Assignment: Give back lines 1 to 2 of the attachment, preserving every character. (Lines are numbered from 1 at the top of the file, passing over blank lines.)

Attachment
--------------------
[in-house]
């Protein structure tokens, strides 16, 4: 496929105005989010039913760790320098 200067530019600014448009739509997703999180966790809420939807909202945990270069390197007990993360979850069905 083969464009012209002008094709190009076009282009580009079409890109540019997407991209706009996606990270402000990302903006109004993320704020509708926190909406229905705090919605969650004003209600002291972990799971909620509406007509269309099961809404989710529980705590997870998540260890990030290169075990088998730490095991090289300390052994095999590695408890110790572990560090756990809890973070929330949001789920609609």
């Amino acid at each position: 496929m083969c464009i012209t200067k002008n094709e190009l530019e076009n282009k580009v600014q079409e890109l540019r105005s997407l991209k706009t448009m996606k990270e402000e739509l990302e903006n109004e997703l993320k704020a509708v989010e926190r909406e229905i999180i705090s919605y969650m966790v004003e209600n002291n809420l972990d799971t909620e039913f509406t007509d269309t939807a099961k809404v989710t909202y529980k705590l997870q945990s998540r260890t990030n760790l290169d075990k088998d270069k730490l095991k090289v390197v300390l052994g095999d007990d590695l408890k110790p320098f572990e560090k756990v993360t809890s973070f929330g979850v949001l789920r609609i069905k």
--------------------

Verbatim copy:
[in-house]
């Protein structure tokens, strides 16, 4: 496929105005989010039913760790320098 200067530019600014448009739509997703999180966790809420939807909202945990270069390197007990993360979850069905 083969464009012209002008094709190009076009282009580009079409890109540019997407991209706009996606990270402000990302903006109004993320704020509708926190909406229905705090919605969650004003209600002291972990799971909620509406007509269309099961809404989710529980705590997870998540260890990030290169075990088998730490095991090289300390052994095999590695408890110790572990560090756990809890973070929330949001789920609609």